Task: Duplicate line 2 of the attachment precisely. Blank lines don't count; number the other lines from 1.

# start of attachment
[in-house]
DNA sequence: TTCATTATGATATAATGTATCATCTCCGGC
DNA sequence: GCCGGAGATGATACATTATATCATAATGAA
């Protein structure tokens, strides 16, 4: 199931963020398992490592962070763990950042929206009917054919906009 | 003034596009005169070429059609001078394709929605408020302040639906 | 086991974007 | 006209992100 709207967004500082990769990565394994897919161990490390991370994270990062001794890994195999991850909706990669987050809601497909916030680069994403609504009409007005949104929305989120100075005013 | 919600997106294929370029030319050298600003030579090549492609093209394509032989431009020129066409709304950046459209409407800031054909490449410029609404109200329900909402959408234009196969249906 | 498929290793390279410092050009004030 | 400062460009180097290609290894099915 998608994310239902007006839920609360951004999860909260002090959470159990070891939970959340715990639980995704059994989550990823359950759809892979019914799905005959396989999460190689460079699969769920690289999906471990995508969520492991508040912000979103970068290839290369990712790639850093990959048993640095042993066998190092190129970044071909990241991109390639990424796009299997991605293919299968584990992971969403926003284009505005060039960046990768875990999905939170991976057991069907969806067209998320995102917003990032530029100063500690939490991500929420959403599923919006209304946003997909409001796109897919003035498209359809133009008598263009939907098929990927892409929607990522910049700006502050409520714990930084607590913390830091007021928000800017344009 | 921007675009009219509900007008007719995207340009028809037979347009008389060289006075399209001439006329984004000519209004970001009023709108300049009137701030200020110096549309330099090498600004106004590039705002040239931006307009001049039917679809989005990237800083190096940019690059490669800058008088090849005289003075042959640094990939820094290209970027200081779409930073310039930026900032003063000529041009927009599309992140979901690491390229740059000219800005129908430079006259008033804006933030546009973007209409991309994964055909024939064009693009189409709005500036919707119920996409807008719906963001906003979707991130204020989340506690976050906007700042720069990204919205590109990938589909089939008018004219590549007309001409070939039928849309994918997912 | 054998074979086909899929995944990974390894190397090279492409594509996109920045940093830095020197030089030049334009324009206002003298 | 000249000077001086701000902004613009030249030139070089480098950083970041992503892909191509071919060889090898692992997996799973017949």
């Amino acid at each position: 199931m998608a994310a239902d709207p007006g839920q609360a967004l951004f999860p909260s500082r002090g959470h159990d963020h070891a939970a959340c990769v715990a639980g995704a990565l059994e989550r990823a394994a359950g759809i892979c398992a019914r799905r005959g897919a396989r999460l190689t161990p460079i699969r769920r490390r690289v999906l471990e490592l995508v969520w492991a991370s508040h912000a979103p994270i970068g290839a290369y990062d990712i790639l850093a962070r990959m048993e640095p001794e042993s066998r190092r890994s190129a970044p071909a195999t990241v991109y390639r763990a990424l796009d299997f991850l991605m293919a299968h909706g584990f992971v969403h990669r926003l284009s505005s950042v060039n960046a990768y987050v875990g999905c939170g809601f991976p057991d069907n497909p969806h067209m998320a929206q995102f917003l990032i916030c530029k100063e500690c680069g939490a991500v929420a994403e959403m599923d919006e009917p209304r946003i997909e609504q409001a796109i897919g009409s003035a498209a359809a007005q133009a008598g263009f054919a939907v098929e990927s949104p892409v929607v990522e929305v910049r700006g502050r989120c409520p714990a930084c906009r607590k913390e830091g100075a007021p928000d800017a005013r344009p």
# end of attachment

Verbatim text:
DNA sequence: TTCATTATGATATAATGTATCATCTCCGGC